Russia’s Top Trading Partners

by Flagpictures.org

by Flagpictures.org

Officially named the Russian Federation, Russia is the world’s largest country in terms of geographic area. It shares land or maritime borders with 16 other European or Asian countries.

Russia shipped US$357.1 billion worth of products around the globe in 2017. That figure represents roughly 2.2% of overall global exports estimated at $15.952 trillion one year earlier in 2016.

Well over half (54.1%) of Russian exports by value were delivered to European countries while over a third (36.7%) were sold to Asian importers. Russia shipped another 4% worth of goods to African nations with 3.6% going to North America.

Russia’s Top Trading Partners

Top 15

Below is a list showcasing 15 of Russia’s top trading partners in terms of export sales, revealing which countries imported the most Russian shipments by dollar value during 2017. Also shown is each import country’s percentage consumption of total Russian exports.

  1. China: US$38.9 billion (10.9% of total Russian exports)
  2. Netherlands: $35.6 billion (10%)
  3. Germany: $25.7 billion (7.2%)
  4. Belarus: $18.4 billion (5.2%)
  5. Turkey: $18.2 billion (5.1%)
  6. Italy: $13.8 billion (3.9%)
  7. South Korea: $12.3 billion (3.5%)
  8. Kazakhstan: $12.3 billion (3.5%)
  9. Poland: $11.6 billion (3.2%)
  10. United States: $10.7 billion (3%)
  11. Japan: $10.5 billion (2.9%)
  12. United Kingdom: $8.7 billion (2.4%)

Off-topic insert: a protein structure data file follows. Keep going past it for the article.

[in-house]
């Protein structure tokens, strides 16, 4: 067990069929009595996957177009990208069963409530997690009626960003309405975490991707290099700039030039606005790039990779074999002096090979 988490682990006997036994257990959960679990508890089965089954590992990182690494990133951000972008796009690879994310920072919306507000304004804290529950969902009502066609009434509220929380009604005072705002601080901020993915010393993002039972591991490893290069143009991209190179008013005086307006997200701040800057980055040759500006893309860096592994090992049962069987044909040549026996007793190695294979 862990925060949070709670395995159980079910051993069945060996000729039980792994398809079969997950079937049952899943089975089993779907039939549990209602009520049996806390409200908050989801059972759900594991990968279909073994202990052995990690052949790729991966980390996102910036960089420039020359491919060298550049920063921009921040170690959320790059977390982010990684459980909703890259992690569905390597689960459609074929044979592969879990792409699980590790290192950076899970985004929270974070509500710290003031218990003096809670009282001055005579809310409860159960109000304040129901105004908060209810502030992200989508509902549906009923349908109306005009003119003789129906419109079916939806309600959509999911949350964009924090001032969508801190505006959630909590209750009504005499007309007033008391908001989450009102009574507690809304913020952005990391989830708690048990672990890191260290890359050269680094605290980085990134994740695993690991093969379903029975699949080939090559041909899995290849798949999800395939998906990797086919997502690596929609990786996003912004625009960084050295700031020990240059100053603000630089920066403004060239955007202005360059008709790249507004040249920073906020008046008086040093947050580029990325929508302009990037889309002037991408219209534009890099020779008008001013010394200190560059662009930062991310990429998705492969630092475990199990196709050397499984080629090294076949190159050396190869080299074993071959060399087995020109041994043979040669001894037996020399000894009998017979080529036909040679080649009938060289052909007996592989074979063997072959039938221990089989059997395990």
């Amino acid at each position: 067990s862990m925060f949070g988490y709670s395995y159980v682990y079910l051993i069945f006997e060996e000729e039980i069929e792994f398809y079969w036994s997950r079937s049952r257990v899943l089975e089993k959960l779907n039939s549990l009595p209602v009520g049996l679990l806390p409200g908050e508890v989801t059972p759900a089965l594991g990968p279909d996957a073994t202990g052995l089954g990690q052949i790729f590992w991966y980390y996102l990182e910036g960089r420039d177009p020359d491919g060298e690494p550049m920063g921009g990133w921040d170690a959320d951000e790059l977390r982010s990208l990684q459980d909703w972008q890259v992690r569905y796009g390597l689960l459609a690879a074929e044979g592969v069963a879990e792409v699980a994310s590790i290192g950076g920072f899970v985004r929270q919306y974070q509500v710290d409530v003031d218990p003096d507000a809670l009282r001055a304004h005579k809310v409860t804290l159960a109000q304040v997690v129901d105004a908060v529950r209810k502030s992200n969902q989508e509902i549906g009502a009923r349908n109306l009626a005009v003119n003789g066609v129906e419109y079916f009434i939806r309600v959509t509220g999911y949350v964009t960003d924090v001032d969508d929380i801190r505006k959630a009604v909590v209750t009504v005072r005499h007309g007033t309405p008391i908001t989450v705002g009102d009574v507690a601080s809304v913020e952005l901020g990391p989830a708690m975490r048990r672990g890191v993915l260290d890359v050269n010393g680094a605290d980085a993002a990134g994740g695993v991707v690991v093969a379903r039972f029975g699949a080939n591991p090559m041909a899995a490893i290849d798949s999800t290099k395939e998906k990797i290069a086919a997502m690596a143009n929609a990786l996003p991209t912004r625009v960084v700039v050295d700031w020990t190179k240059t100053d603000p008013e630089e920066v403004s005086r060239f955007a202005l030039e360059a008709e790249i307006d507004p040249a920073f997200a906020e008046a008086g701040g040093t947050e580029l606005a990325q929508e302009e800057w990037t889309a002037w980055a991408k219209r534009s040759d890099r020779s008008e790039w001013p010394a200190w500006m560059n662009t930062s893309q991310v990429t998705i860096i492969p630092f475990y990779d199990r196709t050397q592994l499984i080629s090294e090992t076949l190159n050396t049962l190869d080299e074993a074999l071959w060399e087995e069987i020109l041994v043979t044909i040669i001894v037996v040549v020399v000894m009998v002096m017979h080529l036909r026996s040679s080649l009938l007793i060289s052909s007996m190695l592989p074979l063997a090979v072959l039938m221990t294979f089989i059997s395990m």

13. Finland: $8.6 billion (2.4%)
  14. Ukraine: $7.9 billion (2.2%)
  15. Belgium: $6.8 billion (1.9%)

Some two-thirds (67.3%) of Russian exports in 2017 were delivered to the above 15 trade partners.

Increasing their import purchases from Russia at the fastest pace from 2016 to 2017 were: China (up by 38.9%), Turkey (up by 33%), Finland (up by 32.2%), Belarus (up by 31.1%) and Kazakhstan (up by 30.7%).

The most modest increases in consumption of Russian exports year over year were posted by Japan (up by 11.9%) and the United States (up by 13.9%).

Deficits

As defined by Investopedia, a country whose total value of all imported goods is higher than its value of all exports is said to have a negative trade balance or deficit.

It would be unrealistic for any exporting nation to expect across-the-board positive trade balances with all its importing partners. Similarly, that export countrydoesn’t necessarily post a negative trade balance with each individual partner with which it exchanges exports and imports.

Russia incurred the highest trade deficits with the following countries:

  1. China: -US$9.1 billion (country-specific trade deficit in 2017)
  2. France: -$3.7 billion
  3. United States: -$1.9 billion
  4. Indonesia: -$1.7 billion
  5. Vietnam: -$1.4 billion
  6. Thailand: -$1.2 billion
  7. Brazil: -$1.2 billion
  8. Ecuador: -$1.1 billion
  9. Malaysia: -$944.3 million
  10. Spain: -$912.6 million

Among Russia’s trading partners that cause the greatest negative trade balances, Russian deficits with Malaysia (up 306.7%), Thailand (up 126.7%) and Spain (up 75.3%) grew at the fastest pace from 2016 to 2017.